Protos (monastic office)
The protos ((Greek)
- πρώτος, "first, premier") is a monastic office at the Orthodox monastic state of Mount Athos in Greece.
The office is assumed by a monk who is elected from among the members of the Iera Epistasia ("Holy Administration") which functions as the executive committee of the Iera Koinotita ("Holy Community") — the governing body of Athos composed of representatives from each of the Athonite monasteries — to be the head of the Athonite monastic community.
He wields certain ecclesiastical powers, takes part in patriarchal synods, and has the right to confirm and dismiss abbots, with the approval of the Patriarch of Constantinople, under whose jurisdiction Mount Athos functions as an autonomous monastic republic. In the past, the protos seems to have been given authority to ordain priests, but currently ordinations on Mount Athos are performed by the Archbishop of Thessaloniki.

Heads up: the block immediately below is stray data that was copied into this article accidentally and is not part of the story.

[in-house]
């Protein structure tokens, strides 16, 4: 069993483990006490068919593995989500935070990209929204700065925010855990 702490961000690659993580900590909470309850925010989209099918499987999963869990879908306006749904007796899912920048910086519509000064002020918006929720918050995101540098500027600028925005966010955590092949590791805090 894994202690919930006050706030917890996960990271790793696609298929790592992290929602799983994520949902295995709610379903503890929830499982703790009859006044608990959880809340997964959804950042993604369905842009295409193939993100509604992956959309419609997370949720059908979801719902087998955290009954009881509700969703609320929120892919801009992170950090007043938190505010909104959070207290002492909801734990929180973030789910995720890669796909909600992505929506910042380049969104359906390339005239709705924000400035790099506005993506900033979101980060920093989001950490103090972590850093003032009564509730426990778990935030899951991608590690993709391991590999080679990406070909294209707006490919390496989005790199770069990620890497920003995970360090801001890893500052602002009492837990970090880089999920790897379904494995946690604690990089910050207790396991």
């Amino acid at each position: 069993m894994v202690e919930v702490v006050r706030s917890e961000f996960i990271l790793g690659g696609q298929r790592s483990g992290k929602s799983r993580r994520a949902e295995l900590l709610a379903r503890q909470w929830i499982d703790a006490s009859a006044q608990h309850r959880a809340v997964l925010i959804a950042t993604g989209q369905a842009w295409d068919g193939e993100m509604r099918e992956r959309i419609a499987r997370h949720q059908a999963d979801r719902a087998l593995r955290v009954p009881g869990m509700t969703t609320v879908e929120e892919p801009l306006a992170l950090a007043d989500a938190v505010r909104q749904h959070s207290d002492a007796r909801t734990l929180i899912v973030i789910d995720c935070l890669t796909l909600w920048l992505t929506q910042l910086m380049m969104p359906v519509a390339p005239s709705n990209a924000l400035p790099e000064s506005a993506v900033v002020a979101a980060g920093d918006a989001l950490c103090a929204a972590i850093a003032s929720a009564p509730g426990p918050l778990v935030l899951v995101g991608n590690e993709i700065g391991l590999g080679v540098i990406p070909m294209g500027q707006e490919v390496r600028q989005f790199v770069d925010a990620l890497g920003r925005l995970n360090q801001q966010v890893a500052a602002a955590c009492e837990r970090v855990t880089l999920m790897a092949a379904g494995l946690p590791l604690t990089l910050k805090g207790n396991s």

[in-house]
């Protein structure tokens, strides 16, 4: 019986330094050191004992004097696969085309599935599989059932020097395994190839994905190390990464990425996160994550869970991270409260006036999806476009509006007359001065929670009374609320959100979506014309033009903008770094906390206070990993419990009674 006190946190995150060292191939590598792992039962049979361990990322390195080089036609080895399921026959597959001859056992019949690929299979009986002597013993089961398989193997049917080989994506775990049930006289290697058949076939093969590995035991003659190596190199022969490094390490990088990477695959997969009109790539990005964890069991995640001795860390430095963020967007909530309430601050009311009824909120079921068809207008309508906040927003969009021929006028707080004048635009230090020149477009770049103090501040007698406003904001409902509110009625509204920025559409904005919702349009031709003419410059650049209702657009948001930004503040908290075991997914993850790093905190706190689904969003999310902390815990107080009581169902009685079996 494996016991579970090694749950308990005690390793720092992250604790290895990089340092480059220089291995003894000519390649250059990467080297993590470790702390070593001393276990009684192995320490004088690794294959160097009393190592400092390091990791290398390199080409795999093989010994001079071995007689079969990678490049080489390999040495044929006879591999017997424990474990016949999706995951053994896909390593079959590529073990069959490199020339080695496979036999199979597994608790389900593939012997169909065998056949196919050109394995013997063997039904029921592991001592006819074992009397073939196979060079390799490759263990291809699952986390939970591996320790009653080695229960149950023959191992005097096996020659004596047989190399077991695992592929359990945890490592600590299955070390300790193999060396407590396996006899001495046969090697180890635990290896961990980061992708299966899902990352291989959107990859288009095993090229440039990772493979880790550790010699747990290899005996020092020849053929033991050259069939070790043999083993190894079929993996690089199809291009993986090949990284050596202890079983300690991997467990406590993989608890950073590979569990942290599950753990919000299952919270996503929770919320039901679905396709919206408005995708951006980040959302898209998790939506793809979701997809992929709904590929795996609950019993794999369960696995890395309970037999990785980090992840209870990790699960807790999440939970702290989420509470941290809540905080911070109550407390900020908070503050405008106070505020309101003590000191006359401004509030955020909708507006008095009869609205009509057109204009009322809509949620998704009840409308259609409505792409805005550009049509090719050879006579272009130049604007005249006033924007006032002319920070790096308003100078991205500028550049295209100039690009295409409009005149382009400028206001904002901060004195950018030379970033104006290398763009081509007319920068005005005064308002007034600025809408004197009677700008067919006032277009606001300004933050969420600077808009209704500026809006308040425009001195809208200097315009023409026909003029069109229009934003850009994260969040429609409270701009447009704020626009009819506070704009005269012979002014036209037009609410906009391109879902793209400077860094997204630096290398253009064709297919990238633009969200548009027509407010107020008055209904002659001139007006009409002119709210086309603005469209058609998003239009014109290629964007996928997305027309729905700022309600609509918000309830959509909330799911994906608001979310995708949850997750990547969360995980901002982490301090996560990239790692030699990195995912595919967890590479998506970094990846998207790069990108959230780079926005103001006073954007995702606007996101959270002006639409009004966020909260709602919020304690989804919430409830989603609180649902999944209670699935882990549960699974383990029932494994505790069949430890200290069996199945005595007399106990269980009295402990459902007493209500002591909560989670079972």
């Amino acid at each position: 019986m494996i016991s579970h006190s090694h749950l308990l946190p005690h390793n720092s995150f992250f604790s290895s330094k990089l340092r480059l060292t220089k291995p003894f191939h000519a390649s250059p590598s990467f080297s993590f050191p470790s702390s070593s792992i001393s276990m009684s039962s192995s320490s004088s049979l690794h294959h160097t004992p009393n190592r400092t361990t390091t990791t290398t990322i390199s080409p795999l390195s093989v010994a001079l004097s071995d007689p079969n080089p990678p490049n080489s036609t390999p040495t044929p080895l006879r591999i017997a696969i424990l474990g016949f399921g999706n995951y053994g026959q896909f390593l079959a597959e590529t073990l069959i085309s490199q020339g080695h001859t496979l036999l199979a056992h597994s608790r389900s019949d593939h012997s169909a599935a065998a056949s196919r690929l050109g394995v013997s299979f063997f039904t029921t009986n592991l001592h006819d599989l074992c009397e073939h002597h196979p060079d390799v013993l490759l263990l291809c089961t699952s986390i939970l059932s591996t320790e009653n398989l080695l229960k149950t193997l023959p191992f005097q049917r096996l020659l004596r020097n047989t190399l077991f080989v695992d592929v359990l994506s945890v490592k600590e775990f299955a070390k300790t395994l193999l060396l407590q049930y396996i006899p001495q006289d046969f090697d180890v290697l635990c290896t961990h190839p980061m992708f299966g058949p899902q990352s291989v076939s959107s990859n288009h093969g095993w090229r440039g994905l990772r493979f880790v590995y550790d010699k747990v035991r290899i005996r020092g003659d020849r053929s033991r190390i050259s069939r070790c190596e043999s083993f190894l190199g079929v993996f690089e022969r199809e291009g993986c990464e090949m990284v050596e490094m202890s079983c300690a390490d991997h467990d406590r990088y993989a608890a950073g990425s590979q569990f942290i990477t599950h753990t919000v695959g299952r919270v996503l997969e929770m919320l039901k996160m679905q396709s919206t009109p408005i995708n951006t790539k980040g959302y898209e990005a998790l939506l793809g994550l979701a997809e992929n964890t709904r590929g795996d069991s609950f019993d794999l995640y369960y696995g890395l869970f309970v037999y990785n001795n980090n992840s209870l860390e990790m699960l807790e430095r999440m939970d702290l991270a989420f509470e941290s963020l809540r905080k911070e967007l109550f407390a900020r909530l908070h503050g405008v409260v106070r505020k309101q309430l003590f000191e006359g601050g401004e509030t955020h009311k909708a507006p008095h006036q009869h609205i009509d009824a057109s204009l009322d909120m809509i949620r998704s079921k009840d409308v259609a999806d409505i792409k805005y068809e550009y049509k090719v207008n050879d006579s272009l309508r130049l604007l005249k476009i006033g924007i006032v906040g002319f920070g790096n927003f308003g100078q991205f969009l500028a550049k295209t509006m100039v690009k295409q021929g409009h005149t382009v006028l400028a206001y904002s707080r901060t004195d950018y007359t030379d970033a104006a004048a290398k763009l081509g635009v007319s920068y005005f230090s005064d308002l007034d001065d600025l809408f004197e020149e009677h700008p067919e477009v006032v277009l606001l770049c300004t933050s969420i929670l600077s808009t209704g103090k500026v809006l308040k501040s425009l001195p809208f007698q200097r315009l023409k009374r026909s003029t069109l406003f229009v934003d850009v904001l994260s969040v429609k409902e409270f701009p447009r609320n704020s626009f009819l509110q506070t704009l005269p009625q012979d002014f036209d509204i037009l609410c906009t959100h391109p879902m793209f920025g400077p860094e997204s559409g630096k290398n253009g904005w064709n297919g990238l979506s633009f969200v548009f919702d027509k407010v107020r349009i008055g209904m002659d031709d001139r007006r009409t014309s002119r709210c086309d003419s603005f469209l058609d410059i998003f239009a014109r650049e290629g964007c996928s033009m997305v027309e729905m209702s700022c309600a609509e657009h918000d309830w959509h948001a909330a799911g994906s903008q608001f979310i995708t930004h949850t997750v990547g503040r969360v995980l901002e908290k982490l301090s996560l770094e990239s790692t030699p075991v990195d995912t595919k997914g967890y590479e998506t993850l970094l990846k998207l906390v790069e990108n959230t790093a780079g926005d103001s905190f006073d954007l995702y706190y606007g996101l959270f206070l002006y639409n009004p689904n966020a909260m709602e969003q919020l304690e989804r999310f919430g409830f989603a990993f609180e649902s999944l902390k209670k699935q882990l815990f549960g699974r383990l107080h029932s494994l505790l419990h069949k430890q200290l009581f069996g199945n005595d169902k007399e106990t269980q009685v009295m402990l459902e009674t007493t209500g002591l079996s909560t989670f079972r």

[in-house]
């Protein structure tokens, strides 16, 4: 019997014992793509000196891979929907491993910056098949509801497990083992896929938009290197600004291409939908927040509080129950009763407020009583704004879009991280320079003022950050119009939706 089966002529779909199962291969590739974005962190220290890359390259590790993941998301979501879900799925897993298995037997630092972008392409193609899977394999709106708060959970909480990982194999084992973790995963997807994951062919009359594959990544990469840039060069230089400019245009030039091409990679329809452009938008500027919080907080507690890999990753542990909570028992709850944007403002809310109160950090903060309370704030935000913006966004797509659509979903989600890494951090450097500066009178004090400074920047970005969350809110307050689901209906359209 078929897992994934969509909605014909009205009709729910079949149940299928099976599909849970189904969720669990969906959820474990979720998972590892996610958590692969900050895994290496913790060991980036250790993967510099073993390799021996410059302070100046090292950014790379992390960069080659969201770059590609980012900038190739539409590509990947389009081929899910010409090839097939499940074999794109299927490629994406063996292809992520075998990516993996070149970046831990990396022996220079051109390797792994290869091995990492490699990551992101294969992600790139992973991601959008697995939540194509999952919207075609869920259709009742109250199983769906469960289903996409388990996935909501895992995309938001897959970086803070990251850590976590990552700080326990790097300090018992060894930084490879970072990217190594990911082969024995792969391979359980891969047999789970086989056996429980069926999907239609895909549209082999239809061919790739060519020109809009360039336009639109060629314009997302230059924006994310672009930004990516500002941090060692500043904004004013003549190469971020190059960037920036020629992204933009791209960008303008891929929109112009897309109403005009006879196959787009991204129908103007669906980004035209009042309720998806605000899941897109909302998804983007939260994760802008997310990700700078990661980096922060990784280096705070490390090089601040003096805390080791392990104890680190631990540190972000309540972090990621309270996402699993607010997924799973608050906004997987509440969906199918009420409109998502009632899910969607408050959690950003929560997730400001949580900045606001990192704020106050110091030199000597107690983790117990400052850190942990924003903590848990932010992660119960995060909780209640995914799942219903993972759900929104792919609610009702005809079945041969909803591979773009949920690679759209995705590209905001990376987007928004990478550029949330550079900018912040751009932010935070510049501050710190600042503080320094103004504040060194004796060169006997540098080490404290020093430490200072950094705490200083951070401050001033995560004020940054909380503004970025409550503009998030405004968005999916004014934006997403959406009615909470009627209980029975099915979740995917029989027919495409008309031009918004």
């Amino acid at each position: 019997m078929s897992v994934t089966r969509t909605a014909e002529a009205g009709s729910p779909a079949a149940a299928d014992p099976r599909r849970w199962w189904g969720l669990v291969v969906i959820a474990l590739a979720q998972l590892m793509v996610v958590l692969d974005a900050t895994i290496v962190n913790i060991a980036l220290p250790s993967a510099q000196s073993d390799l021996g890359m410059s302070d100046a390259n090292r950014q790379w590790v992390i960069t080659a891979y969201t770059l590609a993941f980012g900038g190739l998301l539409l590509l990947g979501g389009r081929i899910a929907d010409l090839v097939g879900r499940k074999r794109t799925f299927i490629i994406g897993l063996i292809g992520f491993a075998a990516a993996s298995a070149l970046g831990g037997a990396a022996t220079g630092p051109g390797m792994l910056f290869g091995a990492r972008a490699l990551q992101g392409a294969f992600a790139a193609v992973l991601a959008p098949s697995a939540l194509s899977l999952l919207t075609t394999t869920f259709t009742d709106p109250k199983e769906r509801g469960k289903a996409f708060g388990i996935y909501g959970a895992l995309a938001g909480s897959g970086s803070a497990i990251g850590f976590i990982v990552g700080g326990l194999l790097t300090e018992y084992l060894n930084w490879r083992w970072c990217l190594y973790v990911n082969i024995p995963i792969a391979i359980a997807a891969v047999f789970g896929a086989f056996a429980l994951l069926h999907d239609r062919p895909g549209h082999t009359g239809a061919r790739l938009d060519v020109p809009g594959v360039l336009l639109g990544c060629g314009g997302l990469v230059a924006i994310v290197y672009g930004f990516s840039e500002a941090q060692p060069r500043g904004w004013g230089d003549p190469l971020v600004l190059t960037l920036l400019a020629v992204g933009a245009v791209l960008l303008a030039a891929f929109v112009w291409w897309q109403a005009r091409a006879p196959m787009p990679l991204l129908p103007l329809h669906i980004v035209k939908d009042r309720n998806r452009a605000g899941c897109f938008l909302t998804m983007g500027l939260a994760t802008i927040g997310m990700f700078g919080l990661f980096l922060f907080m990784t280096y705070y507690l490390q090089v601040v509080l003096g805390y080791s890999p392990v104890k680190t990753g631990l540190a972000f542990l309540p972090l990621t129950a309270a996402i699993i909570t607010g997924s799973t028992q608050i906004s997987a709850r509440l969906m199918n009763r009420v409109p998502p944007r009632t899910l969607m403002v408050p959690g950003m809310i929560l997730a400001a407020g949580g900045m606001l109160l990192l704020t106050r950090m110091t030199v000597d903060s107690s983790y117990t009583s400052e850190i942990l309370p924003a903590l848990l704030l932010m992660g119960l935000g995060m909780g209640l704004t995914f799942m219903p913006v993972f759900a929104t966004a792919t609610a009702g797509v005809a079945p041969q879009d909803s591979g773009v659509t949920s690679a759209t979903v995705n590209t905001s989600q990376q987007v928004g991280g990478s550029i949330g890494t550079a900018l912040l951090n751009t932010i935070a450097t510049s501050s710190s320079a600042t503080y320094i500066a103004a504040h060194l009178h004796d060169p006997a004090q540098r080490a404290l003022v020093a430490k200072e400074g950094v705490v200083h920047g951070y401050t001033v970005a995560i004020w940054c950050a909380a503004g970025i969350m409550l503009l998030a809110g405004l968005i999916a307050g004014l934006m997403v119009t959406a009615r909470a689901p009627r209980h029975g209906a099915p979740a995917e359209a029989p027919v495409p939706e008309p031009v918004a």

The earliest historical documentation of the office of protos is from 908. The first Typikon of Mount Athos (the book containing monastic rules and regulations), published by Emperor John Tzimiskes in 972, recognized the first authority over Mount Athos which was elected by the monasteries. During the centuries that followed, the institution of the protos would at times flourish and at other times decline.
In the beginning of the nineteenth century the Typikon of 1810 was published, which assigned the protos along with four overseers and with a Holy Synod composed of representatives from the twenty sovereign monasteries which make up the Mount Athos community.
The seat of the protos has been in Karyes since 911, and the primary church for the Athonite administration is called the Protaton.
List of Protoi
- Christodoulos of Patmos, after 1093.
- John Tarchaneiotes, ca. 1107.
- John Chortaitinos, fl. 1253.
- Niphon Kausokalybites, 1345-1347.
- Anthony, 1348 (Serbian)
- Dorotheus of Hilandar, 1356-1366 (Serbian)
- John Van Antwerp Fine. The Late Medieval Balkans: A Critical Survey from the Late Twelfth Century to the Ottoman Conquest. University of Michigan Press, 1994. ISBN 9780472082605
- Michael Angold. Church and Society in Byzantium under the Comneni, 1081-1261. Cambridge University Press, 2000. ISBN 9780521269865
- Protaton of Mount Athos. Macedonian Press Agency.